Merilynn - Tamara Thorne

rating
(Sorority Trilogy, #2)
Horror


At exclusive, isolated Greenbriar University, within the elite Gamma Eta Pi sorority, is a secret society known as the Fata Morgana. Its members are the most powerful women on campus—and the deadliest. For this is a sisterhood of evil, a centuries-old coven, and every girl who pledges herself to their wicked decadence does so for life…or death… An Initiation Into Terror An old soul - that's what everyone calls dreamy, mystical Merilynn, Since childhood, she's had a sixth sense she can't explain, an ability to see things before they happen. Her psychic gifts tell her there's a tremendous darkness at work inside the shadowy walls of her sorority house - a feeling that intensifies when Malory Thomas invites her to become one with the Fata Morgana. Now, drawn into the ever-tightening, unnatural circle of its sisterhood, Merilynn's dreams grow more alarming night by night, showing maddening glimpses of an evil, timeless bond stretching back through centuries of blood, sacrifice and sexual magic. And soon Merilynn wonders whether this is a vision of the past ~ or a warning of very bad things to come.....


The Sorority Trilogy focuses on three girls, (Eve, Merilyn, and Samantha) who were friends as children, but have now grown, lost contact, and are about to be reunited at Greenbriar University.

In this second segment, the primary focus is Merilynn. This novel uses several points of view, however, and while Merilynn remains the main character, much is heard of through the roommate of Eve, Kendra, Eve herself, Holly, Malory, and Brittany. Sam is shown some as well, and comes across well sketched. The plot has kicked off some, turning out more exciting than the first novel simply because more if happening, we’re more in the middle of several climaxes, and the stakes have been upped.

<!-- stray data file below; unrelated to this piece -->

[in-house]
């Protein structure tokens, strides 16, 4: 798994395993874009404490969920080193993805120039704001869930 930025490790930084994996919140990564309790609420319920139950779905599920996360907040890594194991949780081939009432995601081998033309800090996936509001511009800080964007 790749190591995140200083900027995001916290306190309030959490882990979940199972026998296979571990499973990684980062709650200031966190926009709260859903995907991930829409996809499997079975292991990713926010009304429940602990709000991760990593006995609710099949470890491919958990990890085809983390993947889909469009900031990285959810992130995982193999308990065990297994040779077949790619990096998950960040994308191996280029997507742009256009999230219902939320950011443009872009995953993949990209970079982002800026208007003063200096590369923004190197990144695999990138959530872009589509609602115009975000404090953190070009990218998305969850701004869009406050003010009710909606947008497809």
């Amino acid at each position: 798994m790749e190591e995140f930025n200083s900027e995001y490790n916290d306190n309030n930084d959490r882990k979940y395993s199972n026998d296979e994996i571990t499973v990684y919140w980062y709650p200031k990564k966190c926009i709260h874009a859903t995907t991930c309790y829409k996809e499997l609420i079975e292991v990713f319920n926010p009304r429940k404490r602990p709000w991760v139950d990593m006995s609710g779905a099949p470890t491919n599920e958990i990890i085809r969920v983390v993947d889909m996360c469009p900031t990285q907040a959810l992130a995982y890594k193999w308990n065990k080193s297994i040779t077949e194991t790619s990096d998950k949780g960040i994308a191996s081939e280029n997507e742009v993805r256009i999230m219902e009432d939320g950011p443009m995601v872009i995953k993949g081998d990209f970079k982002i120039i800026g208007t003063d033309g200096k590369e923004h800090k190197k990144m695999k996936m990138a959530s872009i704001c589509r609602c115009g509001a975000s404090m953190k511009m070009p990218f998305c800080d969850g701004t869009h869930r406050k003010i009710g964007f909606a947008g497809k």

As before, the atmosphere is light, amusing, and enjoyable.

Merilynn doesn’t worry about fitting in quite as much as Eve. She dabbles in Wicca, has a type of psychic intuition, a curious nature, and knows how to stand up for herself when need be. She’s also less na├»ve than Eve, with a more intelligent attitude in handling situations. In short, she was a more enjoyable heroine to focus on than her blonde, cheerleading friend. Picollo, the talented professor from the first novel, is here again. His personality doesn’t loan much relevancy to the plot per se, only acts as an amusing distraction and example of Malory and Brittany’s ploys.

Thorne writes with a style heavy on the humor. Her vocabulary is simple, with the sentences easy to comprehend. As a result, the series would be well suited for people of all ages.

Merilynn was a better book than Eve, digging deeper into the plot, showing more sides of the characters, and unfolding more complications. As with my previous review, I will mention the same thing: : it’s pretty light reading. Don’t go in expecting work heavy on psychology, motive, or sophistication. However, the second novel in the trilogy is a great sequel to the original, heightening the anticipation for the third.

Note: I was fortunate enough to meet Tamara and speak with her in a scheduled chat at horror-web. As a result of this chat I was the winner of the series, and Tamara mailed out the books with autographs and personal messages in EACH. She was also kind enough to enclose three bookmarks, as well answer any personal email I sent her. Definitely a fine lady here (and her sense of humor in life is just as strong as in the books!)

Visit Tamara Thorne’s official website here at http://www.tamarathorne.com/

   Similar Reviews:

http://thepaperbackstash.blogspot.com/2007/06/eve-sorority-trilogy-book-1-tamara.html http://thepaperbackstash.blogspot.com/2007/06/samantha-sorority-sisters-trilogy-book.html http://thepaperbackstash.blogspot.com/2007/06/demonologist-by-michael-laimo.html http://thepaperbackstash.blogspot.com/2007/06/hidden-by-sarah-pinborough.html http://thepaperbackstash.blogspot.com/2007/06/naomi-by-douglas-clegg.html

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